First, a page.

Resources – Shirley’s Articles For Reprint

How Can You Achieve Results From Your Writing?

The main purpose of any communication is not to sound impressive or to use long words that no-one can understand! The main purpose is to communicate clearly, be understood and be effective – and that means to achieve results from your writing. How can you achieve this?

  1. Structure your documents logically

    Use fully-blocked style and open punctuation in all your letters, faxes, reports, etc.
    Structure all your documents logically using my 4-point plan – make sure there is an introduction setting the scene, a central section stating all the details, and then draw it all together with a response/action section and finally a simple close.

  2. Organise your points visually

    Use display appropriately to help get your message across. Numbered points and bullets are very helpful, and side headings can be useful when you have to include things like date/time/venue (but please don’t include a long line of colons, which are totally unnecessary and a waste of time!)

  3. Keep trim

    Long sentences may confuse your reader. They will get to the end of a sentence and then have to go back to the beginning because the can’t remember what you said. Keep sentences short, 7-20/25 words maximum.

  4. Give your reader a break

    Poor formatting is a common complaint from readers, especially email. There is nothing worse than seeing 10-12 lines of words with no paragraphs. Use new paragraph for each separate issue of the main theme, with each paragraph about 4-5 lines.

  5. Eradicate jargon

    Avoid acronyms and specialist language unless you are sure it will be understood. KISS means keep it short and simple – that means simple words instead of long ones, and simple phrases instead of long sentences.

  6. Use familiar terms

    If the reader doesn’t understand the words you use, they will not look them up in a dictionary – they just won’t be impressed and they will stop reading! Ditch the dinosaur language, cut out the commonly-used clichés that were made up by Great-Grandfather. Remember the golden rule of business writing in the 21st Century: WRITE AS YOU SPEAK!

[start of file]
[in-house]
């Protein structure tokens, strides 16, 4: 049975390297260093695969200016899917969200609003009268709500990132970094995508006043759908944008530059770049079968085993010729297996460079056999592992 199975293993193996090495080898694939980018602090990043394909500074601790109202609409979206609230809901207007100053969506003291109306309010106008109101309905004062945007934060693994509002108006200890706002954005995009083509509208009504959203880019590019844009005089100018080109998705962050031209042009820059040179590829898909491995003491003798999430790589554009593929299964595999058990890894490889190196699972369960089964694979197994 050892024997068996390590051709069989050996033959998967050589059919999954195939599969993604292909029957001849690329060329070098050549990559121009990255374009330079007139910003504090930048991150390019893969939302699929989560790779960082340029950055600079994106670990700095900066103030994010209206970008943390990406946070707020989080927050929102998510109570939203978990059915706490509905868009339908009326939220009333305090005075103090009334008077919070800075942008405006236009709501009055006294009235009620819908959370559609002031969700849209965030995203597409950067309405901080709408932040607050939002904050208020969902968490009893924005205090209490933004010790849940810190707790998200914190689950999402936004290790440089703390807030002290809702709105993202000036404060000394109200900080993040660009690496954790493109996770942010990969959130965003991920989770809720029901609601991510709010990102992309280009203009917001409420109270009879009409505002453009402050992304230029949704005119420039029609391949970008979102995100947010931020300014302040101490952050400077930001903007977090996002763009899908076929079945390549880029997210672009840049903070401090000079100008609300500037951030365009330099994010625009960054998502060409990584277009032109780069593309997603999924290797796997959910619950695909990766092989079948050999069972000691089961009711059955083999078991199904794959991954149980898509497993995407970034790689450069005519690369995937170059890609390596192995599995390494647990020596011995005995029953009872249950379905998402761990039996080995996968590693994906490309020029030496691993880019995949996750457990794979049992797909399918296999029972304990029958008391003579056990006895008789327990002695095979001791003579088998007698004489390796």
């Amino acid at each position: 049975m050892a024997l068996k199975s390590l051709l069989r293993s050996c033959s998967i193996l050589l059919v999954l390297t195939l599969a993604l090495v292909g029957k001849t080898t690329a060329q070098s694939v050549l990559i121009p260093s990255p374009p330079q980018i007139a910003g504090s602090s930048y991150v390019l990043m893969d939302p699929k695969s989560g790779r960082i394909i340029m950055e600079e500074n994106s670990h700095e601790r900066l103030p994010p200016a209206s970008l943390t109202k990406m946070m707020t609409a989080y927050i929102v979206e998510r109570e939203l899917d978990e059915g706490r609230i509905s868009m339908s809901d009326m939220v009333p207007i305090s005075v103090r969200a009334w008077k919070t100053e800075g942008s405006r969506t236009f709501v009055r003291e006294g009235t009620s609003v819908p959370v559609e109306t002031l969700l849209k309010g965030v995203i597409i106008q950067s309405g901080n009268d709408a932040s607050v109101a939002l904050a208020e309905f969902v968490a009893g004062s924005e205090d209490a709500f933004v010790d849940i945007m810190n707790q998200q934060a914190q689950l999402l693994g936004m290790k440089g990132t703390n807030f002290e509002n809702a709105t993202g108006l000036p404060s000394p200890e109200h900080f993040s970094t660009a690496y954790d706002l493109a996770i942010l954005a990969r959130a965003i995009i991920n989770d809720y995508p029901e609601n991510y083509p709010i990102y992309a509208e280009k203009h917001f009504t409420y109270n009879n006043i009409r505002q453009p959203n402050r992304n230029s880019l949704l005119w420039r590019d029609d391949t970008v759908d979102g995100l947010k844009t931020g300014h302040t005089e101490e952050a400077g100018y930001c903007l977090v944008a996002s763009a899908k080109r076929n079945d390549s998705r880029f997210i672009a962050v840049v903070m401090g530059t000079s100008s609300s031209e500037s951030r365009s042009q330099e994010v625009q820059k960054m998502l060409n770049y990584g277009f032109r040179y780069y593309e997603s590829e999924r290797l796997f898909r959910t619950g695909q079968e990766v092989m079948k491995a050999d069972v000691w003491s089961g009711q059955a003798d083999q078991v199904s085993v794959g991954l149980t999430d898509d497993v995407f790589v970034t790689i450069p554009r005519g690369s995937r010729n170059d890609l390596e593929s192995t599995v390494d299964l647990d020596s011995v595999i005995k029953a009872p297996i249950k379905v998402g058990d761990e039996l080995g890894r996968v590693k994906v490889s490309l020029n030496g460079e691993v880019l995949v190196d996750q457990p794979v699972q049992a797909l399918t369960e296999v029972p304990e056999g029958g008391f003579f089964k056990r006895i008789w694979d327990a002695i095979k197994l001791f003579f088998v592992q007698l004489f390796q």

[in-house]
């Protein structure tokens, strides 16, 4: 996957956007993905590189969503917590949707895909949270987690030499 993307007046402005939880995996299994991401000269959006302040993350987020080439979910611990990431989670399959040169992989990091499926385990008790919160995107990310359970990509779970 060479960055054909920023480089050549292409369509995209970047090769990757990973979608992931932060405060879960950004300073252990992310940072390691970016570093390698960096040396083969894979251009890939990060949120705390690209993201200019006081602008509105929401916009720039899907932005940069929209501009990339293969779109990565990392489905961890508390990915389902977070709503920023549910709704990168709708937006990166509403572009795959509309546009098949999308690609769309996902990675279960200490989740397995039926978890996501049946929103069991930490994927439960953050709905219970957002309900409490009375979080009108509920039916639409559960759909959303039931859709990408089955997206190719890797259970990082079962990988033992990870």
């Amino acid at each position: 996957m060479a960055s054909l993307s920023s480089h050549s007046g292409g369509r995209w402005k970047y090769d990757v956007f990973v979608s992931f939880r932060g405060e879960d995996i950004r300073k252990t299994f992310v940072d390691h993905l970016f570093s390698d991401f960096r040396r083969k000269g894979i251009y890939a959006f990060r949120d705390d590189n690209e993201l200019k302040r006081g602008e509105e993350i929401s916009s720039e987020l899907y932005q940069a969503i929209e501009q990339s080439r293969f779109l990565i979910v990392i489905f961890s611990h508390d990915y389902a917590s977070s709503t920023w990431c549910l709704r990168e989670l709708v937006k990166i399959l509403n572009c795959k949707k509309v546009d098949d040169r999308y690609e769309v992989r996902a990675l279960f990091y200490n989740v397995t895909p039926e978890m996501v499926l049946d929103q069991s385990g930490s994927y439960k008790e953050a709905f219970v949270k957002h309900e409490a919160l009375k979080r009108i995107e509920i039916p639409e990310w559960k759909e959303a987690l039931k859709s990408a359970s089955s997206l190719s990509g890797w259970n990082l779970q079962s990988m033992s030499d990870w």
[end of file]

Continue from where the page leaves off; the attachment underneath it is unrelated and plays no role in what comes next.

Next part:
All articles are copyright © Shirley Taylor. All rights reserved. This information may not be distributed, sold, publicly presented, or used in any other manner, except as described here.

Permission to reprint all or part of any article in your magazine, e-zine, website, blog or organisation newsletter is granted, as long as:

  1. The entire credit line below is included*.
  2. The website link to shirleytaylor.com is clickable (live)**.
  3. You send a copy, PDF, or link of the work in which the article is used when published.

This credit line must be reprinted in its entirety to use any articles by Shirley Taylor:

* Credit line:
© Shirley Taylor.
Shirley is a high-energy, high-content speaker who is passionate about motivating individuals to make a real difference in our automated world. With inspiring stories and a fun style, she engages audiences quickly, and encourages them to embrace high-touch as well as high-tech so they can connect with heart.

Shirley has been a trusted member of the professional speaking and training community for many years, and has received several awards for her services in leadership. She served as Asia Professional Speakers Singapore President 2011-12 and as Global Speakers Federation President 2017-18. She has spoken in almost 20 countries all over the world.

Author of 12 books published by international publishers, Shirley has established herself as a leading authority in workplace communication, business writing, and email. Her international bestseller Model Business Letters, Emails & Other Business Documents 7th edition has sold over half a million copies worldwide and been translated into 17 languages.

If you would like Shirley to speak at your next event, visit shirleytaylor.com.

** The website link to shirleytaylor.com must be clickable to receive permission to reprint the article.